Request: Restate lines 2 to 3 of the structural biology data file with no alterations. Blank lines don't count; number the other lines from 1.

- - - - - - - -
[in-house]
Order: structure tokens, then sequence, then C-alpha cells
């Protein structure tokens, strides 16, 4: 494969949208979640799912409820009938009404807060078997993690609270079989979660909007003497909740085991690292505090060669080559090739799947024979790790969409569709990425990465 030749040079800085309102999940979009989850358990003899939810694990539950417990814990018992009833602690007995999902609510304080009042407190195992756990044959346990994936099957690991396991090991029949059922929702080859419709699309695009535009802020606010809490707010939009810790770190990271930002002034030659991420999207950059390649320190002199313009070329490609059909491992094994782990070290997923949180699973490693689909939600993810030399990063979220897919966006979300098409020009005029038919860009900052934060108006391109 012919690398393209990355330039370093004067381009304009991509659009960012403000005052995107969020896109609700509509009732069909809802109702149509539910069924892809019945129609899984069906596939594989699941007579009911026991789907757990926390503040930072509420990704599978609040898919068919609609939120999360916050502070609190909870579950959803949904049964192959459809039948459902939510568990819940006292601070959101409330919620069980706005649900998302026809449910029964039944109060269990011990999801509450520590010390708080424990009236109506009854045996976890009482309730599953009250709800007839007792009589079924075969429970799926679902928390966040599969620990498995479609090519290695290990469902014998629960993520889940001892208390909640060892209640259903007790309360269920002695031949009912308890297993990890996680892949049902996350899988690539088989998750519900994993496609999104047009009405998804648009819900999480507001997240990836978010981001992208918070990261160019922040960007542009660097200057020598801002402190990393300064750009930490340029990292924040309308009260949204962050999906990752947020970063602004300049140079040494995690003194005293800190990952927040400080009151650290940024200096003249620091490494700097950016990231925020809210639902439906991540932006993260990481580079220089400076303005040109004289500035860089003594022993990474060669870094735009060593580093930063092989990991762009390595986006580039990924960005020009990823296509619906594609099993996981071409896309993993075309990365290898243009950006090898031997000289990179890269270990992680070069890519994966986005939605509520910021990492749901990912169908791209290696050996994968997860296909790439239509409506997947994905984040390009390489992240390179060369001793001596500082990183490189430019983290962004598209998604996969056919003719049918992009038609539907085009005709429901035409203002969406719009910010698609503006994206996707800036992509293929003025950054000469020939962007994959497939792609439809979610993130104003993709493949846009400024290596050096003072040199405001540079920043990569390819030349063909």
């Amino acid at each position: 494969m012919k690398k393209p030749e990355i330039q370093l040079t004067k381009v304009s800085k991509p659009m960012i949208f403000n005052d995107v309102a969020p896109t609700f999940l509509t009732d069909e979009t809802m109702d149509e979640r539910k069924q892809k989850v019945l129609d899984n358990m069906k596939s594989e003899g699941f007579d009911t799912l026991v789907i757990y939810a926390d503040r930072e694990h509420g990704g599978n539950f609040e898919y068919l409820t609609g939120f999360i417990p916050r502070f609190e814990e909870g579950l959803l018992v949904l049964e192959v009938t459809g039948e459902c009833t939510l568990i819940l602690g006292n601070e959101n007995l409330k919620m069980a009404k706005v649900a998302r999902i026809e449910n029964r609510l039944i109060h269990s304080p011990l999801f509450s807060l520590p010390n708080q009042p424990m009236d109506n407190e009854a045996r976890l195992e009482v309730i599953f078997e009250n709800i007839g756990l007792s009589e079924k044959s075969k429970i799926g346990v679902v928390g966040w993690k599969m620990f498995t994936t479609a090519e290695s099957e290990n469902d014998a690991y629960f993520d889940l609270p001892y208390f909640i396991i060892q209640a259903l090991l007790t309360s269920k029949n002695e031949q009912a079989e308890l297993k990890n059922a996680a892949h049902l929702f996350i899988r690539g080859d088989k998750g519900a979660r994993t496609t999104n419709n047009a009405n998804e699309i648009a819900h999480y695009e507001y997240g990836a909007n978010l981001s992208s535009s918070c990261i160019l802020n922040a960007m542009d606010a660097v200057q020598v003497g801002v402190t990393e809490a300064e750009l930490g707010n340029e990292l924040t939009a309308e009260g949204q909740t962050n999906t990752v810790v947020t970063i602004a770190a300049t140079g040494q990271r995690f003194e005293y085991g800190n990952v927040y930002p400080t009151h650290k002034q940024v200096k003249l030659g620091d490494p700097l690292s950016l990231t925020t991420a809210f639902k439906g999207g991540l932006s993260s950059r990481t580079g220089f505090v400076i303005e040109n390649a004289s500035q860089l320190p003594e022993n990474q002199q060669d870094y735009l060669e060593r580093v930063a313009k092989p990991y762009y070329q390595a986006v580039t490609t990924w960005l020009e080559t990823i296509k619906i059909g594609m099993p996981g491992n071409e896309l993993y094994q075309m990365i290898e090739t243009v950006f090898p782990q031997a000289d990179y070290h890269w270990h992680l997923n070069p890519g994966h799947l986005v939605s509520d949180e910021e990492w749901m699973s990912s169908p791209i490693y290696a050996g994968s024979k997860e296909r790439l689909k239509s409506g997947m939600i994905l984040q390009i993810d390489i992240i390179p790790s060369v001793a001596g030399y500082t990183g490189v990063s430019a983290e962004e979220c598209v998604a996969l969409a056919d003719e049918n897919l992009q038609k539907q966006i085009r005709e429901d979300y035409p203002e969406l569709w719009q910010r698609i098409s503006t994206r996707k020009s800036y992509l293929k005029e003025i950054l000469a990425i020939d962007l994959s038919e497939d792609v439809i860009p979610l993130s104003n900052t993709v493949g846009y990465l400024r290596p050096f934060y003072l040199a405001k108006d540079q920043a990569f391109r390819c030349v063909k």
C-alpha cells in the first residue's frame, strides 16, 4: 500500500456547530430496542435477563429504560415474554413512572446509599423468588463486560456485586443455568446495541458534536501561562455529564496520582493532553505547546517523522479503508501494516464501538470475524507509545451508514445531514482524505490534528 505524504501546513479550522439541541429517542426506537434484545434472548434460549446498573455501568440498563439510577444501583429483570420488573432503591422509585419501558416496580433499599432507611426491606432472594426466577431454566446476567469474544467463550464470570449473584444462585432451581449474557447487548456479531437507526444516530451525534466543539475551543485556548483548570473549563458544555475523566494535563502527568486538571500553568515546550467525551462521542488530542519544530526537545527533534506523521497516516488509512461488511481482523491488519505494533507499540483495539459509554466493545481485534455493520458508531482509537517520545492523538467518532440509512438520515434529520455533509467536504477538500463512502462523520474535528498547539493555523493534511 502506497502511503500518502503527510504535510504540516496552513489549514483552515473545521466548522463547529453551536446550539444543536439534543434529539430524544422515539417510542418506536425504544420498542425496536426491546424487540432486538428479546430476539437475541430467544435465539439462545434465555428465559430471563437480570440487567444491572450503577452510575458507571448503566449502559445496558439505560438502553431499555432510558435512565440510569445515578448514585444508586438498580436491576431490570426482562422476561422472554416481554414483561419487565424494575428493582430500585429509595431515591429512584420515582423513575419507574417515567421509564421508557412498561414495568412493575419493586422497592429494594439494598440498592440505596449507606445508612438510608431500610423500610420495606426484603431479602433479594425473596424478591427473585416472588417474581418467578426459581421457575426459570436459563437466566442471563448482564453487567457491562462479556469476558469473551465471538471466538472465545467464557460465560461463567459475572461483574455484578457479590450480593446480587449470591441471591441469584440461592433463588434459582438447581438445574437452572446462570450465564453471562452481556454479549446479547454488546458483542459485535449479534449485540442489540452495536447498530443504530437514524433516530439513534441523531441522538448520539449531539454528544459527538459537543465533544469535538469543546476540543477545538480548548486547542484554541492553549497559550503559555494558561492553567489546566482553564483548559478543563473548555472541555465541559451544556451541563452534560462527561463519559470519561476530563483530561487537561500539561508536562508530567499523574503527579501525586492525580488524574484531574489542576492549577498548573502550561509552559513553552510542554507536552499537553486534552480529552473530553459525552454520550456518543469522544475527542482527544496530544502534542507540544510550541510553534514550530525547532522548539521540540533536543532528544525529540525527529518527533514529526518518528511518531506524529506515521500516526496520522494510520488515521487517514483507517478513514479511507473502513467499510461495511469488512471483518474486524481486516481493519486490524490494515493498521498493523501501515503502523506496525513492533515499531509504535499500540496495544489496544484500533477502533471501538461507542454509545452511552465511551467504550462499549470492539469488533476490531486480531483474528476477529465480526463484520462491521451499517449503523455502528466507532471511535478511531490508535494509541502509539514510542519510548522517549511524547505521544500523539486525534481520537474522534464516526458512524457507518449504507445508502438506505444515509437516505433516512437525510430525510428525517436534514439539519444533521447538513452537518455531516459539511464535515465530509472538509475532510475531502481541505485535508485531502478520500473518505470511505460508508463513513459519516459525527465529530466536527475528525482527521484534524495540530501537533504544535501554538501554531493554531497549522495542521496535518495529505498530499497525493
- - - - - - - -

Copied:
Order: structure tokens, then sequence, then C-alpha cells
């Protein structure tokens, strides 16, 4: 494969949208979640799912409820009938009404807060078997993690609270079989979660909007003497909740085991690292505090060669080559090739799947024979790790969409569709990425990465 030749040079800085309102999940979009989850358990003899939810694990539950417990814990018992009833602690007995999902609510304080009042407190195992756990044959346990994936099957690991396991090991029949059922929702080859419709699309695009535009802020606010809490707010939009810790770190990271930002002034030659991420999207950059390649320190002199313009070329490609059909491992094994782990070290997923949180699973490693689909939600993810030399990063979220897919966006979300098409020009005029038919860009900052934060108006391109 012919690398393209990355330039370093004067381009304009991509659009960012403000005052995107969020896109609700509509009732069909809802109702149509539910069924892809019945129609899984069906596939594989699941007579009911026991789907757990926390503040930072509420990704599978609040898919068919609609939120999360916050502070609190909870579950959803949904049964192959459809039948459902939510568990819940006292601070959101409330919620069980706005649900998302026809449910029964039944109060269990011990999801509450520590010390708080424990009236109506009854045996976890009482309730599953009250709800007839007792009589079924075969429970799926679902928390966040599969620990498995479609090519290695290990469902014998629960993520889940001892208390909640060892209640259903007790309360269920002695031949009912308890297993990890996680892949049902996350899988690539088989998750519900994993496609999104047009009405998804648009819900999480507001997240990836978010981001992208918070990261160019922040960007542009660097200057020598801002402190990393300064750009930490340029990292924040309308009260949204962050999906990752947020970063602004300049140079040494995690003194005293800190990952927040400080009151650290940024200096003249620091490494700097950016990231925020809210639902439906991540932006993260990481580079220089400076303005040109004289500035860089003594022993990474060669870094735009060593580093930063092989990991762009390595986006580039990924960005020009990823296509619906594609099993996981071409896309993993075309990365290898243009950006090898031997000289990179890269270990992680070069890519994966986005939605509520910021990492749901990912169908791209290696050996994968997860296909790439239509409506997947994905984040390009390489992240390179060369001793001596500082990183490189430019983290962004598209998604996969056919003719049918992009038609539907085009005709429901035409203002969406719009910010698609503006994206996707800036992509293929003025950054000469020939962007994959497939792609439809979610993130104003993709493949846009400024290596050096003072040199405001540079920043990569390819030349063909």